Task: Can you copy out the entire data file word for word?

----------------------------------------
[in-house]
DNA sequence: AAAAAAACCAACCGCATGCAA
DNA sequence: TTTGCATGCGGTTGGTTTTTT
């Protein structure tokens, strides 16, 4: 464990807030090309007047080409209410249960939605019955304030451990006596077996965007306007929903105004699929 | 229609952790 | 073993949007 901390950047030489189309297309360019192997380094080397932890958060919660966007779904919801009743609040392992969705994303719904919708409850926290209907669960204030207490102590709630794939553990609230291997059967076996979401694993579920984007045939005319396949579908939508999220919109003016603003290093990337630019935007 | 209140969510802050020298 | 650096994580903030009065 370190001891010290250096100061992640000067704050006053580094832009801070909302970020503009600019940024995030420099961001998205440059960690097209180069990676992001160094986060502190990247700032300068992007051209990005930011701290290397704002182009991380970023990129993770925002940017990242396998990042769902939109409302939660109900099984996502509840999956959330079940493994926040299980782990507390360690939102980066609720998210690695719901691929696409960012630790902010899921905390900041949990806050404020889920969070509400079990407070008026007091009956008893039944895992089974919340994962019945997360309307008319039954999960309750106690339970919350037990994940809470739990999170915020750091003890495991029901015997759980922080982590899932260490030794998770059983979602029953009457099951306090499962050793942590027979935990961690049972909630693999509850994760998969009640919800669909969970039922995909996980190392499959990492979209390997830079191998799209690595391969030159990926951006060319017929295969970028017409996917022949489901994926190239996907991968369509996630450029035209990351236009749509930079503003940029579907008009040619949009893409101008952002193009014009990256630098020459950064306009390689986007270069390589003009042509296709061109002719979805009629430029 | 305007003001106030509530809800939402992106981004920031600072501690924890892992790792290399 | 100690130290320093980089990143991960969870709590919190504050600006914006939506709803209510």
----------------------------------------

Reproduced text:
[in-house]
DNA sequence: AAAAAAACCAACCGCATGCAA
DNA sequence: TTTGCATGCGGTTGGTTTTTT
């Protein structure tokens, strides 16, 4: 464990807030090309007047080409209410249960939605019955304030451990006596077996965007306007929903105004699929 | 229609952790 | 073993949007 901390950047030489189309297309360019192997380094080397932890958060919660966007779904919801009743609040392992969705994303719904919708409850926290209907669960204030207490102590709630794939553990609230291997059967076996979401694993579920984007045939005319396949579908939508999220919109003016603003290093990337630019935007 | 209140969510802050020298 | 650096994580903030009065 370190001891010290250096100061992640000067704050006053580094832009801070909302970020503009600019940024995030420099961001998205440059960690097209180069990676992001160094986060502190990247700032300068992007051209990005930011701290290397704002182009991380970023990129993770925002940017990242396998990042769902939109409302939660109900099984996502509840999956959330079940493994926040299980782990507390360690939102980066609720998210690695719901691929696409960012630790902010899921905390900041949990806050404020889920969070509400079990407070008026007091009956008893039944895992089974919340994962019945997360309307008319039954999960309750106690339970919350037990994940809470739990999170915020750091003890495991029901015997759980922080982590899932260490030794998770059983979602029953009457099951306090499962050793942590027979935990961690049972909630693999509850994760998969009640919800669909969970039922995909996980190392499959990492979209390997830079191998799209690595391969030159990926951006060319017929295969970028017409996917022949489901994926190239996907991968369509996630450029035209990351236009749509930079503003940029579907008009040619949009893409101008952002193009014009990256630098020459950064306009390689986007270069390589003009042509296709061109002719979805009629430029 | 305007003001106030509530809800939402992106981004920031600072501690924890892992790792290399 | 100690130290320093980089990143991960969870709590919190504050600006914006939506709803209510």